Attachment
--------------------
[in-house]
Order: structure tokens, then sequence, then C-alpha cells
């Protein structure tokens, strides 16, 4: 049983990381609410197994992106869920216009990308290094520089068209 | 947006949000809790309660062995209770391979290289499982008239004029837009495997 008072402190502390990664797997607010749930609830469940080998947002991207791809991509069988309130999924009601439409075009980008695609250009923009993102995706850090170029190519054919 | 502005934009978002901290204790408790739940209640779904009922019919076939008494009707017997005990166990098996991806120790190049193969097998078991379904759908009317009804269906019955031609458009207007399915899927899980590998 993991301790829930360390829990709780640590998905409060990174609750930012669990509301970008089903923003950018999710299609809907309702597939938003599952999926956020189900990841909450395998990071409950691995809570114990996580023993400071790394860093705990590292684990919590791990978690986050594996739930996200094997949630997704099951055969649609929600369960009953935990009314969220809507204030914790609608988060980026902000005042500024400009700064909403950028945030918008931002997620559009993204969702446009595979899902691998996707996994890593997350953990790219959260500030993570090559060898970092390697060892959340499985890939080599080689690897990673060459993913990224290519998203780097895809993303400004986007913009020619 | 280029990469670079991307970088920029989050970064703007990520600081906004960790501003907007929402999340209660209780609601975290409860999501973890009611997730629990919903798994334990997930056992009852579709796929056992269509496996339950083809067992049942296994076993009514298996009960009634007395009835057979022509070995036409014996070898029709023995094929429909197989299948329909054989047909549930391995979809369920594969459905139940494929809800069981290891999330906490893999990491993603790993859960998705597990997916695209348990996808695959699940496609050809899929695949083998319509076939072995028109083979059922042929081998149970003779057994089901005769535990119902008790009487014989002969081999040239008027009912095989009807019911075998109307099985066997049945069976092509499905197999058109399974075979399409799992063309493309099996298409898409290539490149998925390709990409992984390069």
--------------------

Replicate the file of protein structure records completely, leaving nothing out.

[in-house]
Order: structure tokens, then sequence, then C-alpha cells
């Protein structure tokens, strides 16, 4: 049983990381609410197994992106869920216009990308290094520089068209 | 947006949000809790309660062995209770391979290289499982008239004029837009495997 008072402190502390990664797997607010749930609830469940080998947002991207791809991509069988309130999924009601439409075009980008695609250009923009993102995706850090170029190519054919 | 502005934009978002901290204790408790739940209640779904009922019919076939008494009707017997005990166990098996991806120790190049193969097998078991379904759908009317009804269906019955031609458009207007399915899927899980590998 993991301790829930360390829990709780640590998905409060990174609750930012669990509301970008089903923003950018999710299609809907309702597939938003599952999926956020189900990841909450395998990071409950691995809570114990996580023993400071790394860093705990590292684990919590791990978690986050594996739930996200094997949630997704099951055969649609929600369960009953935990009314969220809507204030914790609608988060980026902000005042500024400009700064909403950028945030918008931002997620559009993204969702446009595979899902691998996707996994890593997350953990790219959260500030993570090559060898970092390697060892959340499985890939080599080689690897990673060459993913990224290519998203780097895809993303400004986007913009020619 | 280029990469670079991307970088920029989050970064703007990520600081906004960790501003907007929402999340209660209780609601975290409860999501973890009611997730629990919903798994334990997930056992009852579709796929056992269509496996339950083809067992049942296994076993009514298996009960009634007395009835057979022509070995036409014996070898029709023995094929429909197989299948329909054989047909549930391995979809369920594969459905139940494929809800069981290891999330906490893999990491993603790993859960998705597990997916695209348990996808695959699940496609050809899929695949083998319509076939072995028109083979059922042929081998149970003779057994089901005769535990119902008790009487014989002969081999040239008027009912095989009807019911075998109307099985066997049945069976092509499905197999058109399974075979399409799992063309493309099996298409898409290539490149998925390709990409992984390069």